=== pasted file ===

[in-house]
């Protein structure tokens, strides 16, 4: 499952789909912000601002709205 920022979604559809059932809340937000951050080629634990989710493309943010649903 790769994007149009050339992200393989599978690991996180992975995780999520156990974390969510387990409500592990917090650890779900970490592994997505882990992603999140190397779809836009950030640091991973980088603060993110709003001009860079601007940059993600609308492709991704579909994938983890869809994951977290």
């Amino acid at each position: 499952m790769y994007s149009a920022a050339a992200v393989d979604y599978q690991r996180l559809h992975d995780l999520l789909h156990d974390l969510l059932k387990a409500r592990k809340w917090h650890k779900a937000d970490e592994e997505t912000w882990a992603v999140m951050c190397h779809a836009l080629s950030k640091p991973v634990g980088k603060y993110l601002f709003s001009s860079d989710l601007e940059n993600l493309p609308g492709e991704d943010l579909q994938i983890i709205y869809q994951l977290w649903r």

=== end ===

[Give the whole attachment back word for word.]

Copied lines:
[in-house]
């Protein structure tokens, strides 16, 4: 499952789909912000601002709205 920022979604559809059932809340937000951050080629634990989710493309943010649903 790769994007149009050339992200393989599978690991996180992975995780999520156990974390969510387990409500592990917090650890779900970490592994997505882990992603999140190397779809836009950030640091991973980088603060993110709003001009860079601007940059993600609308492709991704579909994938983890869809994951977290």
């Amino acid at each position: 499952m790769y994007s149009a920022a050339a992200v393989d979604y599978q690991r996180l559809h992975d995780l999520l789909h156990d974390l969510l059932k387990a409500r592990k809340w917090h650890k779900a937000d970490e592994e997505t912000w882990a992603v999140m951050c190397h779809a836009l080629s950030k640091p991973v634990g980088k603060y993110l601002f709003s001009s860079d989710l601007e940059n993600l493309p609308g492709e991704d943010l579909q994938i983890i709205y869809q994951l977290w649903r």